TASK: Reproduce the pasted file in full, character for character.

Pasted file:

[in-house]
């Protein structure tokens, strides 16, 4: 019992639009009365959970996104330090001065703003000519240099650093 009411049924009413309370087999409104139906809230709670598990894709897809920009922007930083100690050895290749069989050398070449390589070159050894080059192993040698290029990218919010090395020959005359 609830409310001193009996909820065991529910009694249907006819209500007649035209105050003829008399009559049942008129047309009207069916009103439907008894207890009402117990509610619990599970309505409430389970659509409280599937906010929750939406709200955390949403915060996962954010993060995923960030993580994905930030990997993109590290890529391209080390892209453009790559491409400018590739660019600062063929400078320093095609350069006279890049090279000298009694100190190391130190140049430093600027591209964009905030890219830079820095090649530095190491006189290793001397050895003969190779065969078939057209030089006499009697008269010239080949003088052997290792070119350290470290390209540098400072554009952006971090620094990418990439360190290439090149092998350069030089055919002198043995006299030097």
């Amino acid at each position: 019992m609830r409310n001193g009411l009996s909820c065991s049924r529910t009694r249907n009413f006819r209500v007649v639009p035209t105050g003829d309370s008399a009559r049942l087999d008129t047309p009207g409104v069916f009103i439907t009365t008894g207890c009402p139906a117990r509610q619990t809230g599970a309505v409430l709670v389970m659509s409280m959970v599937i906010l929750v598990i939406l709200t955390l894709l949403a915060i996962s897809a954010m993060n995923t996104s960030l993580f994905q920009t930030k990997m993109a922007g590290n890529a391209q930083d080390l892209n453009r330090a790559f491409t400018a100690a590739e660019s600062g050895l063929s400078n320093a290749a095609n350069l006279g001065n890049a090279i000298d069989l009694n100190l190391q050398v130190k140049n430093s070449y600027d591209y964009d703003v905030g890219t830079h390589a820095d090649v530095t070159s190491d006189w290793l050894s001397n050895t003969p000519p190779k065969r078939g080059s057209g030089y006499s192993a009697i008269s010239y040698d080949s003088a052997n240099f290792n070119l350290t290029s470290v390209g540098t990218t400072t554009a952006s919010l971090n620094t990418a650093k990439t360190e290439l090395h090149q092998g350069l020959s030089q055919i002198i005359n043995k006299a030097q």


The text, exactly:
[in-house]
């Protein structure tokens, strides 16, 4: 019992639009009365959970996104330090001065703003000519240099650093 009411049924009413309370087999409104139906809230709670598990894709897809920009922007930083100690050895290749069989050398070449390589070159050894080059192993040698290029990218919010090395020959005359 609830409310001193009996909820065991529910009694249907006819209500007649035209105050003829008399009559049942008129047309009207069916009103439907008894207890009402117990509610619990599970309505409430389970659509409280599937906010929750939406709200955390949403915060996962954010993060995923960030993580994905930030990997993109590290890529391209080390892209453009790559491409400018590739660019600062063929400078320093095609350069006279890049090279000298009694100190190391130190140049430093600027591209964009905030890219830079820095090649530095190491006189290793001397050895003969190779065969078939057209030089006499009697008269010239080949003088052997290792070119350290470290390209540098400072554009952006971090620094990418990439360190290439090149092998350069030089055919002198043995006299030097």
């Amino acid at each position: 019992m609830r409310n001193g009411l009996s909820c065991s049924r529910t009694r249907n009413f006819r209500v007649v639009p035209t105050g003829d309370s008399a009559r049942l087999d008129t047309p009207g409104v069916f009103i439907t009365t008894g207890c009402p139906a117990r509610q619990t809230g599970a309505v409430l709670v389970m659509s409280m959970v599937i906010l929750v598990i939406l709200t955390l894709l949403a915060i996962s897809a954010m993060n995923t996104s960030l993580f994905q920009t930030k990997m993109a922007g590290n890529a391209q930083d080390l892209n453009r330090a790559f491409t400018a100690a590739e660019s600062g050895l063929s400078n320093a290749a095609n350069l006279g001065n890049a090279i000298d069989l009694n100190l190391q050398v130190k140049n430093s070449y600027d591209y964009d703003v905030g890219t830079h390589a820095d090649v530095t070159s190491d006189w290793l050894s001397n050895t003969p000519p190779k065969r078939g080059s057209g030089y006499s192993a009697i008269s010239y040698d080949s003088a052997n240099f290792n070119l350290t290029s470290v390209g540098t990218t400072t554009a952006s919010l971090n620094t990418a650093k990439t360190e290439l090395h090149q092998g350069l020959s030089q055919i002198i005359n043995k006299a030097q």